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Finance Industry News

Leadership progress for women stalls despite businesses taking more action than ever to increase gender diversity


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Leadership progress for women stalls despite businesses taking more action than ever to increase gender diversity


"It is extremely encouraging to see deliberate action taking place as businesses worldwide ramp up activities that encourage progress and accessibility to leadership positions for all genders."
Karen Campbell-Williams



78% of mid-market* businesses globally are actively working on removing barriers to gender parity at senior levels according to the latest research from Grant Thornton’s International Business Report.

The number of businesses driving initiatives such as ensuring developmental opportunities (34%), creating an inclusive culture (34%) and flexible working (31%), has increased across all those measured by the report.

However, progress for the representation of women in senior leadership positions globally has stalled. Women currently hold 29% of senior leadership positions, the same as last year.

In the UK, 29% of senior leadership positions are held by women – a 3% increase compared to 2018 (26%). The research shows progress since records were first collected in 2004, when only 18% of senior leadership positions were held by women (compared with 19% globally). 78% of UK businesses say they are taking action to improve gender balance in senior positions, higher than the EU average of 72% and in line with the global average (78%).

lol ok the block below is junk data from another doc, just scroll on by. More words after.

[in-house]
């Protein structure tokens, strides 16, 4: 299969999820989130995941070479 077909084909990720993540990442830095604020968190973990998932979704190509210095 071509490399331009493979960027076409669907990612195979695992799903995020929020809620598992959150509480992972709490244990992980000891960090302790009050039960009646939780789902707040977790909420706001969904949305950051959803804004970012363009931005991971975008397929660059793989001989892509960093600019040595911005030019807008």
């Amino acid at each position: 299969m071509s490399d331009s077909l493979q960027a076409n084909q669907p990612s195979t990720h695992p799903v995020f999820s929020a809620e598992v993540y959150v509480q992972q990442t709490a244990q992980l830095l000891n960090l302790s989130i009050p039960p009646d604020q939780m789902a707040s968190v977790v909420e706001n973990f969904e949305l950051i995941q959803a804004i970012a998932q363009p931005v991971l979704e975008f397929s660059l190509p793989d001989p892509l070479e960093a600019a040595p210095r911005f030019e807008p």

The UK currently has 17% female representation at CEO level, compared to a global average of 20%. The most common senior leadership positions for women both in the UK and worldwide are HR Director and Chief Finance Officer.

Karen Campbell-Williams, UK Head of Tax and Partner at Grant Thornton, and recognised last year in the Northern Power Women list, said:

“With International Women’s Day on the horizon next week, it is extremely encouraging to see deliberate action taking place as businesses worldwide ramp up activities that encourage progress and accessibility to leadership positions for all genders. We have seen improvement, both in the UK and globally, in the number of women in senior management since 2004.

“It is evident that the commitment to this agenda is there and efforts are being made to boost equality and create more inclusive working environments for everyone. These changes do take time to embed and it is likely that markets will start to see a better gender balance in leadership positions over time.

“However, there is no time to be complacent. Policies that ensure diversity of thought at the decision-making table, that address equal opportunity in career development and build inclusive cultures to encourage change, can’t just be a nice to have – they must be of paramount importance to businesses going forward.

“Once implemented, these policies should be regularly assessed to judge their effectiveness. While inclusive cultures and policies are critical, only when this is combined with true commitment from senior leadership, will real transformational change take place.”

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